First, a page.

« I absolutely stand with these folks, » she said. « We’re all frustrated and we really need the feds to step up with action and less words. »

McCuaig-Boyd committed to getting the message, and the letters, to Ottawa.

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Canada Post to parents: despite rotating strikes, keep sending letters to Santa – National

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With the holidays arriving, Canada Post is feeling the pressure from Prime Minister Justin Trudeau and parents to resolve the ongoing labour dispute in time for an important holiday tradition.

This holiday season, letters to Santa Claus have to be delivered by Dec. 10. But what if the strike continues until then?


READ MORE:
Canada Post’s request to pause strike over holidays rejected by union

The Canadian Union of Postal Workers (CUPW) is demanding improvements to job security, an end to forced overtime and better health and safety measures. But Canada Post has said it has made a number of offers that include increased wages and better job security.

With the two sides at a crossroads, many Canadian parents are left wondering if the tradition of children writing to Santa Claus is going to be stamped out.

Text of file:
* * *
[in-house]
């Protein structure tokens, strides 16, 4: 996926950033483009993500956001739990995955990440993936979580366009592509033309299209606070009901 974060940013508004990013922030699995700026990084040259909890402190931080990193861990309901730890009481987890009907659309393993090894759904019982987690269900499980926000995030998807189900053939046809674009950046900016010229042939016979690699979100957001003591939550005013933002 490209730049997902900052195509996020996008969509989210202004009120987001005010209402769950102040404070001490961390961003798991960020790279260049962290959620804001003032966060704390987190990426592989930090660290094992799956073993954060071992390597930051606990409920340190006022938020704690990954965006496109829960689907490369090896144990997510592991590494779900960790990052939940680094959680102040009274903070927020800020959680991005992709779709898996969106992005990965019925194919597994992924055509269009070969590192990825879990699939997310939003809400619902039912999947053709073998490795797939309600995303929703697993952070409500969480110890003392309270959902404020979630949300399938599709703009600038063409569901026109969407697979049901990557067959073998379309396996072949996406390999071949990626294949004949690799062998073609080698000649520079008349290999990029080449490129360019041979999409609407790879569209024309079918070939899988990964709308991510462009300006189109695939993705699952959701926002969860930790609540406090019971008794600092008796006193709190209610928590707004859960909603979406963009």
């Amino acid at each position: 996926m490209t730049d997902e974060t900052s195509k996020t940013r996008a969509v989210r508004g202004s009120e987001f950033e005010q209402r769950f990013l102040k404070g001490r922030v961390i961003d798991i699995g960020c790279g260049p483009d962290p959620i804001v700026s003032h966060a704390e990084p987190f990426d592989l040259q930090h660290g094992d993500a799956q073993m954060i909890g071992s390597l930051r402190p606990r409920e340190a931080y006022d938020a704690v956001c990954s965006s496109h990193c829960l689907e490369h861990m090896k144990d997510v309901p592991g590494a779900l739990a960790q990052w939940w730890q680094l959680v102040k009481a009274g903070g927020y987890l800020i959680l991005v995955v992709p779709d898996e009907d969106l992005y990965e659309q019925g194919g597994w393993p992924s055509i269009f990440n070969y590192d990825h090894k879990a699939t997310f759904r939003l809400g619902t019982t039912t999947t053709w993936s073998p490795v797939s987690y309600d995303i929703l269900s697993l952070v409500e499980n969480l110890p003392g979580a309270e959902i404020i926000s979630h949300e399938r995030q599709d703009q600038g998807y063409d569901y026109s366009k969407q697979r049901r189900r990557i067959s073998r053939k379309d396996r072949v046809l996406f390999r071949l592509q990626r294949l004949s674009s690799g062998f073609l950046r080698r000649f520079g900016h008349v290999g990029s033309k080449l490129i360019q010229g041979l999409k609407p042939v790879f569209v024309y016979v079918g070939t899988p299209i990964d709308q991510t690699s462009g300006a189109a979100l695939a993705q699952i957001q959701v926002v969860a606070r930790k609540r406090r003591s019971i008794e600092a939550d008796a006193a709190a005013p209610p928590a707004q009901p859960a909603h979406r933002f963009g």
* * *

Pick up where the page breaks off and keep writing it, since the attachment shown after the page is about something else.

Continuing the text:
Canada Post’s letter-writing program to Santa Claus has been around since 1981. Last year more than 1.6 million children wrote to Santa, which involved more than 260,000 hours of volunteer work, according to the Crown corporation.

WATCH: Here are 3 other mailing service options during the Canada Post strike






“We continue to operate through the rotating strikes and continue to process Santa’s letters,” Canada Post spokesman Jon Hamilton said in an email to Global News. “We’ve also had volunteers at parades gathering the letters.”

“Parents should continue sending Santa letters from their children. Helping Santa with his letters is a longstanding tradition at Canada Post,” he said.

Kevin Matthews, a spokesperson for the Canadian Union of Postal Workers (CUPW), also told Global News, “if the strike action continues as it is,” Canada Post workers would be able to volunteer with the program, but with delays in some cases.

Trudeau puts pressure on Canada Post ahead of holidays

Although Canada Post is reassuring parents about the Santa Claus letter program, the continuing rotating strikes have also created a historic backlog of undelivered mail since they started on Oct. 22.